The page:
The Hollyford River / Whakatipu Kā Tuka is in the southwest of the South Island of New Zealand. It runs for 72 kilometres (45 mi) through Fiordland, its sources being close to the Homer Tunnel and in Gertrude Valley in the southern Darran Mountains.
At first, the river flows southeast and east, coming as close as 1km to the east-west divide of the South Island, before continuing north through the glacier-formed Hollyford Valley. Near the end, the river passes through Lake McKerrow before reaching Martins Bay on the coast of the Tasman Sea 25 kilometres (16 mi) north of Milford Sound.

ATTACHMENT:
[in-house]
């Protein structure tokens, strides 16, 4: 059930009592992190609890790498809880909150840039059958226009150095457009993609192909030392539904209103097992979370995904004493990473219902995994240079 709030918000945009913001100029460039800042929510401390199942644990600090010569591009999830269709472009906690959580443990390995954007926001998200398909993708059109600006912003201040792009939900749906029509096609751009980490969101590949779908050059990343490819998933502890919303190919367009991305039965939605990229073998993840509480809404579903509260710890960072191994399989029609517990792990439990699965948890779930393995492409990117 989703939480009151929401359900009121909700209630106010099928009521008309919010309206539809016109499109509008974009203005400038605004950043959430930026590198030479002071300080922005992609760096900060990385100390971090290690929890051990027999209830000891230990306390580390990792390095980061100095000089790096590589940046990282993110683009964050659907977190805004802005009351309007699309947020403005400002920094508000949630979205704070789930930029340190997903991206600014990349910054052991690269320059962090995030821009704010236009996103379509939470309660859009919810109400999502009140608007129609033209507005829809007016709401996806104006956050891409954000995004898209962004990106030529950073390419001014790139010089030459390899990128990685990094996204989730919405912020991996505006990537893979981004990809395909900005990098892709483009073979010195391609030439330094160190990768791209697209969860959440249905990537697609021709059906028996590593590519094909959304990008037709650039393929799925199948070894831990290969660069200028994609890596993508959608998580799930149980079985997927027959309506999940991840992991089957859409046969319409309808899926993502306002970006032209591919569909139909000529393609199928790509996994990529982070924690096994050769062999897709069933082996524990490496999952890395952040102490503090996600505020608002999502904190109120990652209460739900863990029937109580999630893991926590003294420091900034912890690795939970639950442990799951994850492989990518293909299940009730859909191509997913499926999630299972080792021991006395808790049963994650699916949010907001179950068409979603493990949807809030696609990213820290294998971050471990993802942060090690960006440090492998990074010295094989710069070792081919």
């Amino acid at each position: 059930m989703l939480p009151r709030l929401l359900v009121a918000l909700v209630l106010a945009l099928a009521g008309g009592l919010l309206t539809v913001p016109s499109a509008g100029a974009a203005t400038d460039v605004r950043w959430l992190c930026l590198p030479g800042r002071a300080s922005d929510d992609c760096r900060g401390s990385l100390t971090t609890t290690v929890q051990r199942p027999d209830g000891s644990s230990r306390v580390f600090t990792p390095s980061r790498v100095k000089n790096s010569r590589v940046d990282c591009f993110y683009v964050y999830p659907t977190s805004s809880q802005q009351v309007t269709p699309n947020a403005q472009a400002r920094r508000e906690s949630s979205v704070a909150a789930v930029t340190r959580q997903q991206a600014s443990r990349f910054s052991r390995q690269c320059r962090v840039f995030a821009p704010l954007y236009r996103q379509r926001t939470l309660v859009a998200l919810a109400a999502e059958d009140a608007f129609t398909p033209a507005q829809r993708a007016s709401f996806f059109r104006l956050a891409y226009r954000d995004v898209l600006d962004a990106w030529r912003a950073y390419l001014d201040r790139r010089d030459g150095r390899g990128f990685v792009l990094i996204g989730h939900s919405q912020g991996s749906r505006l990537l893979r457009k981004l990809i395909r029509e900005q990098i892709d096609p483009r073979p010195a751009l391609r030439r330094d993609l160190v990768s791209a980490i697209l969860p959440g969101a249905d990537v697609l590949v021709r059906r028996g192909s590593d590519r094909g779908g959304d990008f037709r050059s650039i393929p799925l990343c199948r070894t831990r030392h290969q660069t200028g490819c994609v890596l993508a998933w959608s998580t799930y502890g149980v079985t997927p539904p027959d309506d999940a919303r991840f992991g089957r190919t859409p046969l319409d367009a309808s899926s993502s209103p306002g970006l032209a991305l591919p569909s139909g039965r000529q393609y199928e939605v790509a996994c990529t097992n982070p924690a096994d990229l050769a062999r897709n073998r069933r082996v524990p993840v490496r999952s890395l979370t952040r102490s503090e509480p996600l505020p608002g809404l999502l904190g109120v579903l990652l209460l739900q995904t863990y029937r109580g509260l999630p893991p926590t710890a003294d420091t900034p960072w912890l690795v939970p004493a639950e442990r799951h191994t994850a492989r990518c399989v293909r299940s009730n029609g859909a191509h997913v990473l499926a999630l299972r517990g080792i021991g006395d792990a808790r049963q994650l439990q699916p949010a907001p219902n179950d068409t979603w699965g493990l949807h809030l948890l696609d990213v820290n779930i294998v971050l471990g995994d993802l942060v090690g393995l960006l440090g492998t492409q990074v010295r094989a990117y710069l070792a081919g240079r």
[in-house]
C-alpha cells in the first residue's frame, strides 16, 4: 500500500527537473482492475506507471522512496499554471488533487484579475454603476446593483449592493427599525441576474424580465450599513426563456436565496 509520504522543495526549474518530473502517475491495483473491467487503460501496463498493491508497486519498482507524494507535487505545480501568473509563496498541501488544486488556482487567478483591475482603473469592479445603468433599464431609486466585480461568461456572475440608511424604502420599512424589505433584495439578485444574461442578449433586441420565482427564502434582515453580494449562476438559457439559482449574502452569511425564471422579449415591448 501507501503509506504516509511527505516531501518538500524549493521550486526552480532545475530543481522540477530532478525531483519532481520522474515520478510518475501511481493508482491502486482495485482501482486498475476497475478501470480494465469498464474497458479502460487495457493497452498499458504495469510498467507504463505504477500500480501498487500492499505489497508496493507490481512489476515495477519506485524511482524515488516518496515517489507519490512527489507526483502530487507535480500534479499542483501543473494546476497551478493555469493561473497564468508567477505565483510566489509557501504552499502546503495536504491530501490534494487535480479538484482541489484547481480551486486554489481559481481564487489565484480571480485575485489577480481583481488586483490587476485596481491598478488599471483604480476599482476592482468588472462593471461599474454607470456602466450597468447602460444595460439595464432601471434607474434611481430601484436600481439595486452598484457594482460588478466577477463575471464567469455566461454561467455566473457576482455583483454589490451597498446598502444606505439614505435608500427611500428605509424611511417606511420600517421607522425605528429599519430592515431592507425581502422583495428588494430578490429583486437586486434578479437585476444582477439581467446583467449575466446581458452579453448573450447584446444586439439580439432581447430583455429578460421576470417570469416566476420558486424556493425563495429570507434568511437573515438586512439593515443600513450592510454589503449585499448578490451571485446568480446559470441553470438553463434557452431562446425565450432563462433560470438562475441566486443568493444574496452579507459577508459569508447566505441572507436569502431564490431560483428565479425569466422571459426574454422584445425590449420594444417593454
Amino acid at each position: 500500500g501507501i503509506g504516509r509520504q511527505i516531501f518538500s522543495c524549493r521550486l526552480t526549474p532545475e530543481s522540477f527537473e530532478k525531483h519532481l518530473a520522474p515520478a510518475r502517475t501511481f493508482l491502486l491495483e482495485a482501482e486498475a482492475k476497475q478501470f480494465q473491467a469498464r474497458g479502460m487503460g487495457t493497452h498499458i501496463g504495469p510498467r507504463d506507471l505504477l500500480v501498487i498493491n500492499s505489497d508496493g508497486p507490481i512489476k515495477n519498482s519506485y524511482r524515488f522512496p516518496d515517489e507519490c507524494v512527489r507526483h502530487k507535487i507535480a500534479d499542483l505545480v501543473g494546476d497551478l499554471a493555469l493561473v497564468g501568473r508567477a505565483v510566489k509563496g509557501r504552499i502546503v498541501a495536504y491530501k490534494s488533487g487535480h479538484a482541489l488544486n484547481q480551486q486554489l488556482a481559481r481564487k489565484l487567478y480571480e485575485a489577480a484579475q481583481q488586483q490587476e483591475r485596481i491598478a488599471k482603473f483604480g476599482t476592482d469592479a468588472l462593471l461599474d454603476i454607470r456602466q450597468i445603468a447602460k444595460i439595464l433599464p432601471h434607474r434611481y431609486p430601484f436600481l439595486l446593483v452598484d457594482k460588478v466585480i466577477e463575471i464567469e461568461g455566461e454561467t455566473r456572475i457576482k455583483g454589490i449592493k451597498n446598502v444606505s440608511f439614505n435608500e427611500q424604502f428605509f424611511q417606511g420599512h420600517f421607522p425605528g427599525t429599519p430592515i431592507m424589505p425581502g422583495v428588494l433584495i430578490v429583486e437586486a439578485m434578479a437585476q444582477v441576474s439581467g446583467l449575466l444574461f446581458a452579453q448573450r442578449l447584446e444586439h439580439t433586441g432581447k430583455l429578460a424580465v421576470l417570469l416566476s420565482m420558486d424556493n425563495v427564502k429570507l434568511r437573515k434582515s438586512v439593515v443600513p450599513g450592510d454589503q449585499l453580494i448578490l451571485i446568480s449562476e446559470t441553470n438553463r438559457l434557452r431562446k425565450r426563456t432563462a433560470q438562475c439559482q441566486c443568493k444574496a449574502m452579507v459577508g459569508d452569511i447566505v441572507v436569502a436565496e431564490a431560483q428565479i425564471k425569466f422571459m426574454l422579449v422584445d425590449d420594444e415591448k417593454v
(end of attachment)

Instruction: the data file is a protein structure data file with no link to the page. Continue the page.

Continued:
The Hollyford Track follows the river's course. Part of the river's course is traditionally regarded as the boundary between the Southland and Otago regions, however, current maps show the entirety of the Hollyford Valley contained within the Southland Region.In January 1863 Patrick Quirk Caples explored the river, naming it after his home town of Hollyford, County Tipperary in Ireland. Following the passage of the Ngai Tahu Claims Settlement Act 1998, the name of the river was officially altered to Hollyford River / Whakatipu Kā Tuka.Three sections of the river are regularly travelled by kayak:
Monkey Creek - Falls Creek: Grade: V+
Falls Creek - Marian Swingbridge: Grade: III - IV
Marian Creek Run: Grade: IV - V